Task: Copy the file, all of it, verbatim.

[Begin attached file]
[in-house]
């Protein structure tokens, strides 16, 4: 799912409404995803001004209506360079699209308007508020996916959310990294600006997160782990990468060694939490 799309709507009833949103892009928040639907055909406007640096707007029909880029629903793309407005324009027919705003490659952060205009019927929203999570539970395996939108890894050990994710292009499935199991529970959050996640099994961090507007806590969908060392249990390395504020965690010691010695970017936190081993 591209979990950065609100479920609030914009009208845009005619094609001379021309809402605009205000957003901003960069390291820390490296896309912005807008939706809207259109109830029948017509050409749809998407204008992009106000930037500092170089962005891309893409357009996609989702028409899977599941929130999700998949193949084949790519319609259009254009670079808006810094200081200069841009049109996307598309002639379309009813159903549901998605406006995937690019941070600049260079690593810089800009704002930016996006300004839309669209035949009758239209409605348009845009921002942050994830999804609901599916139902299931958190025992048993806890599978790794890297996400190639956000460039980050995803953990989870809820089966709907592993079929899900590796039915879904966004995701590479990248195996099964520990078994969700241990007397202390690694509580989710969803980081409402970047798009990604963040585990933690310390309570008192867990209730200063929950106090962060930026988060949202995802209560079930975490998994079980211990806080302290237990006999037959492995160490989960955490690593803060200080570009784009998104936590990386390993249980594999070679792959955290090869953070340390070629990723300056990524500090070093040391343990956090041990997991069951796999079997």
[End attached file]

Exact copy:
[in-house]
């Protein structure tokens, strides 16, 4: 799912409404995803001004209506360079699209308007508020996916959310990294600006997160782990990468060694939490 799309709507009833949103892009928040639907055909406007640096707007029909880029629903793309407005324009027919705003490659952060205009019927929203999570539970395996939108890894050990994710292009499935199991529970959050996640099994961090507007806590969908060392249990390395504020965690010691010695970017936190081993 591209979990950065609100479920609030914009009208845009005619094609001379021309809402605009205000957003901003960069390291820390490296896309912005807008939706809207259109109830029948017509050409749809998407204008992009106000930037500092170089962005891309893409357009996609989702028409899977599941929130999700998949193949084949790519319609259009254009670079808006810094200081200069841009049109996307598309002639379309009813159903549901998605406006995937690019941070600049260079690593810089800009704002930016996006300004839309669209035949009758239209409605348009845009921002942050994830999804609901599916139902299931958190025992048993806890599978790794890297996400190639956000460039980050995803953990989870809820089966709907592993079929899900590796039915879904966004995701590479990248195996099964520990078994969700241990007397202390690694509580989710969803980081409402970047798009990604963040585990933690310390309570008192867990209730200063929950106090962060930026988060949202995802209560079930975490998994079980211990806080302290237990006999037959492995160490989960955490690593803060200080570009784009998104936590990386390993249980594999070679792959955290090869953070340390070629990723300056990524500090070093040391343990956090041990997991069951796999079997």